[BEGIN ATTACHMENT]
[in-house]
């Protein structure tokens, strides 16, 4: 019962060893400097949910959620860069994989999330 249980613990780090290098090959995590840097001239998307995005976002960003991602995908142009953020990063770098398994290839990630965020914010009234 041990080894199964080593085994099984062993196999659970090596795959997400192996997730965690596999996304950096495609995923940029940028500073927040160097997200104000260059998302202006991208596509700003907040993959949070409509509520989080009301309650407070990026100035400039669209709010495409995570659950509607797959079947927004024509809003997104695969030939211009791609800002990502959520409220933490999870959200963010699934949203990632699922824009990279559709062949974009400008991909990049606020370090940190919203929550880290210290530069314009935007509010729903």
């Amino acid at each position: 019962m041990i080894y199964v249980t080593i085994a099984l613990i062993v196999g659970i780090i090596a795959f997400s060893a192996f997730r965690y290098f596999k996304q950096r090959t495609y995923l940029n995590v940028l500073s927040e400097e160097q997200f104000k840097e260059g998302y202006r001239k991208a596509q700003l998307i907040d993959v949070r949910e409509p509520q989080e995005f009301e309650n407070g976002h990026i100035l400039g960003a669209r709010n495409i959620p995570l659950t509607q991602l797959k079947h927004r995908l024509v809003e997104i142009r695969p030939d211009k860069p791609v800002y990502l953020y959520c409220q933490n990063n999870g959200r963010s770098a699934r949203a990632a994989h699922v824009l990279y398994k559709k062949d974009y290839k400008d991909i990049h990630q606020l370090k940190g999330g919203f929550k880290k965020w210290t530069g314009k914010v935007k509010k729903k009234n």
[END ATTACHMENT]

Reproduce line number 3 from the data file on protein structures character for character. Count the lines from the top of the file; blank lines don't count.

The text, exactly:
């Amino acid at each position: 019962m041990i080894y199964v249980t080593i085994a099984l613990i062993v196999g659970i780090i090596a795959f997400s060893a192996f997730r965690y290098f596999k996304q950096r090959t495609y995923l940029n995590v940028l500073s927040e400097e160097q997200f104000k840097e260059g998302y202006r001239k991208a596509q700003l998307i907040d993959v949070r949910e409509p509520q989080e995005f009301e309650n407070g976002h990026i100035l400039g960003a669209r709010n495409i959620p995570l659950t509607q991602l797959k079947h927004r995908l024509v809003e997104i142009r695969p030939d211009k860069p791609v800002y990502l953020y959520c409220q933490n990063n999870g959200r963010s770098a699934r949203a990632a994989h699922v824009l990279y398994k559709k062949d974009y290839k400008d991909i990049h990630q606020l370090k940190g999330g919203f929550k880290k965020w210290t530069g314009k914010v935007k509010k729903k009234n």